derekleffew Resident Curmudgeon Senior Team Premium Member

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    What BillESC fails to mention is the Genie ST-25 weighs 555 pounds.:( Not something easily tossed into the back of a minivan.

    jmac, this might suit your application.;)

    [​IMG]
    ETC SmartStand

    However, for theatre purposes, very few items rival the standard 50# boom base and 1/5" pipe.
     
    Last edited: Nov 3, 2009
  11. mstaylor

    mstaylor Well-Known Member Departed Member

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    You put whatever on a stand as long as you don't exceed the weight rating. Also, remember to keep the weight balanced. We used a couple of Applied stands that have what we call moose antlers to carry truss. We built a cross bar that replaces the moose antlers and allows us to mount lights at the tree only. If you do this make sure it is done by a certified welder.
     
  12. jmac

    jmac Active Member

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    Thanks, Derek. Yes, the Genie looks to be quite manly, a real brute. Hadn't seen the ETC Smart Stand before. It looks similar to the Global Truss ST132 which started this thread. However, the ETC version appears to cost 3x the GTruss...

    I do like the solidness of the basic boom base and 1.5" pipe, but the crank stands do pack up nicer, and have adapters for truss which gives them another possible use, for little concerts, etc.

    Does anyone have experience with four S4's on one of the crank stands??
     
  13. BillESC

    BillESC Well-Known Member Premium Member

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    We have the Global ST 132 stands in our rental department (as well as the Genies,) and there is an available 2" x 4' T Bar. You can hang 8 S4's on the T Bar all day long.
     
  14. jmac

    jmac Active Member

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    Is that a special bar, or the standard Global bar? The standard bar (1-3/8"?) looks like you can only hang four, or are you top hanging too? Do you bolt the yokes to the bar, or use C-clamps? Use sandbags?
     
  15. church

    church Active Member

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    if the T Bars are the ones from Global Truss their collar fits over the top of the stand and there is a wing nut that locks it to the stand. I both over and under mount fixtures on these making sure it is balanced and I always put the lightest fixtures on top. These stands carry a higher weight rating than many other manufacturers for this type of stand. The stands are pretty substantial and have safety interlocks built in. The global truss T bars I have are made from square steel tube so I do not use c-clamps with these T bars. these T Bars came with the stands as a special promotion Global Truss was doing so I do not know if these are the regular T bars they supply.

    In general when using T Bars I do not use Clamps simply because they add unecessary weight, the less weight I put at the top of the stand the better. This is not because I am worried about the stand being able to lift the weight it is just I prefer to minimise the weight I put in the air. This is my standard practice even when using fixed hanging points or flown pipes.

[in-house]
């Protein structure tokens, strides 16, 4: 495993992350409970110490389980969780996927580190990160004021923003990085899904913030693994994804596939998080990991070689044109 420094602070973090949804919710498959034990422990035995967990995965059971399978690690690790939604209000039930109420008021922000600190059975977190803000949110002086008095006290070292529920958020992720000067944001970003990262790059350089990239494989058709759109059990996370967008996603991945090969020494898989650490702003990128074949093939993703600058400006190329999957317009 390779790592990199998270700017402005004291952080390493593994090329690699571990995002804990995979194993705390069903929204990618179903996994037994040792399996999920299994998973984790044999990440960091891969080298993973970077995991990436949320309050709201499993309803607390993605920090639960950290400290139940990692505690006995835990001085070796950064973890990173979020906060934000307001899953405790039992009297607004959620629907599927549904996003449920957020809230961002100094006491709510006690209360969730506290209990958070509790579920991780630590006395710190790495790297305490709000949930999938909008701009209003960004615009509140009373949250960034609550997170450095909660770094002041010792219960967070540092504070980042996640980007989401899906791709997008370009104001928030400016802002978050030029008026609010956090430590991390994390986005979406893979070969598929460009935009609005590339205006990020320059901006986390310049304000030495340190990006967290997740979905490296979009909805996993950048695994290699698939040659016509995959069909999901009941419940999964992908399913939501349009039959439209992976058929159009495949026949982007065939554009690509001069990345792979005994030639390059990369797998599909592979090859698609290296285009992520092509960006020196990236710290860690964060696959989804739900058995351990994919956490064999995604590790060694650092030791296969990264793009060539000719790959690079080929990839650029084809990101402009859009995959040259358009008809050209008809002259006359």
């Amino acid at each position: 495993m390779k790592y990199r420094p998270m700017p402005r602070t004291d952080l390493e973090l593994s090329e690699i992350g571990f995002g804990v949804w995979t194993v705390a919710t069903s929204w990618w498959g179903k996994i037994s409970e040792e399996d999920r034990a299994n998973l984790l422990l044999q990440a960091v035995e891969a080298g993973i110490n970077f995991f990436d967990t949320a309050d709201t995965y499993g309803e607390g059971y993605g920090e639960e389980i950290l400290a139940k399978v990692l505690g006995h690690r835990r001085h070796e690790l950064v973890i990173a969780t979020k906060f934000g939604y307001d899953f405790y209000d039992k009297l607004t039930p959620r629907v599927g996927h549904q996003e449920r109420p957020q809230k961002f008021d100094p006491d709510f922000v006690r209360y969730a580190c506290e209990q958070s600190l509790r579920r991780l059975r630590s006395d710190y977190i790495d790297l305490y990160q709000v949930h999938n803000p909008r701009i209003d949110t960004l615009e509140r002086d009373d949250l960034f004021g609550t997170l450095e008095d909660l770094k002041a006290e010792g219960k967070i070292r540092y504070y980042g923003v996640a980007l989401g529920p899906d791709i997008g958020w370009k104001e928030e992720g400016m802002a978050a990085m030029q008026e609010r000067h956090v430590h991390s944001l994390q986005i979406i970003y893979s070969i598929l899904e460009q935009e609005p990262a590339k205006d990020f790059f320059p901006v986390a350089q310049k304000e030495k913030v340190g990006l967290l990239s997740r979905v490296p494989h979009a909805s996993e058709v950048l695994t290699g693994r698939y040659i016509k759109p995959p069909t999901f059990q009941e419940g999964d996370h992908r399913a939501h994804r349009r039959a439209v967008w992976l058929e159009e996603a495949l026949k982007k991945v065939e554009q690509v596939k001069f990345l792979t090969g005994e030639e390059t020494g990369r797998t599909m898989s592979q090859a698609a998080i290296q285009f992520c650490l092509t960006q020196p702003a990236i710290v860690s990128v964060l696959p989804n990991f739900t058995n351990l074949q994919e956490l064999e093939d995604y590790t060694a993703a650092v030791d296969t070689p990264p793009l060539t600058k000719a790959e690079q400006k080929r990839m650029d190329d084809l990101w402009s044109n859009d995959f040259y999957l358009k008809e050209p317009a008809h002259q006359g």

I get quite annoyed when people just keep adding things to the rig and leaving it there as a convenient storage because you can eventually exceed your load ratings without even thinking about it: a couple of fixtures here, extra cable there and so it goes on. Just my standard practice - each to his own.
     
  16. len

    len Well-Known Member

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    Applied sells a couple t-bars that fit their crank stands. One is a 1" square, and the other is a 2" round pipe. Can't remember how long they are. Applied also sells a claw adapter so that you can use your own pipe.

    I'm sure other mfg. have similar accessories.
     
  17. n1ist

    n1ist Well-Known Member Premium Member

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    I'm in a similar boat, but just want to mount one Altman 360 on such a stand. I'd rather not use a t-bar since that puts the weight off-center. Is there some sort of clamp that would let me rooster the fixture?
    /mike
     
  18. BillESC

    BillESC Well-Known Member Premium Member

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    A trip to your local plumbing supply can remedy your problem.

    Buy:

    1 - 6" pipe nipple (of a diameter that will fit inside the center mast of your stand.)
    1 - pipe end cap

    Drill a 1/2" hole in the center of the pipe cap and bolt it to the yoke of your fixture. Screw the pipe nipple into the cap. Slide the pipe into the mast of your stand. Walla! Fixture centered over the stand.
     
    n1ist and (deleted member) like this.
  19. BillESC

    BillESC Well-Known Member Premium Member

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    Global's standard T Bar is square tubing. They do however offer a 2" diameter round tube x 4' T Bar as an extra cost option. Part # GT-LB132
     
  20. jmac

    jmac Active Member

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    Bill- Are the T-bar's you rent to hang the (8) S4's the 1-3/8" square version, or the 2" diameter T-Bar? And do you bolt the yokes to the bar or use C-Clamps? I'm trying to figure out if the 2" diameter version is suitable (sturdy enough) for clamping (it looks like they still show the bolts going thru the pipe), which would seem to make it most versatile. If it's not suitable for clamping, then it seems like the square bar would hold things in place better, if bolting the yokes.. Thanks.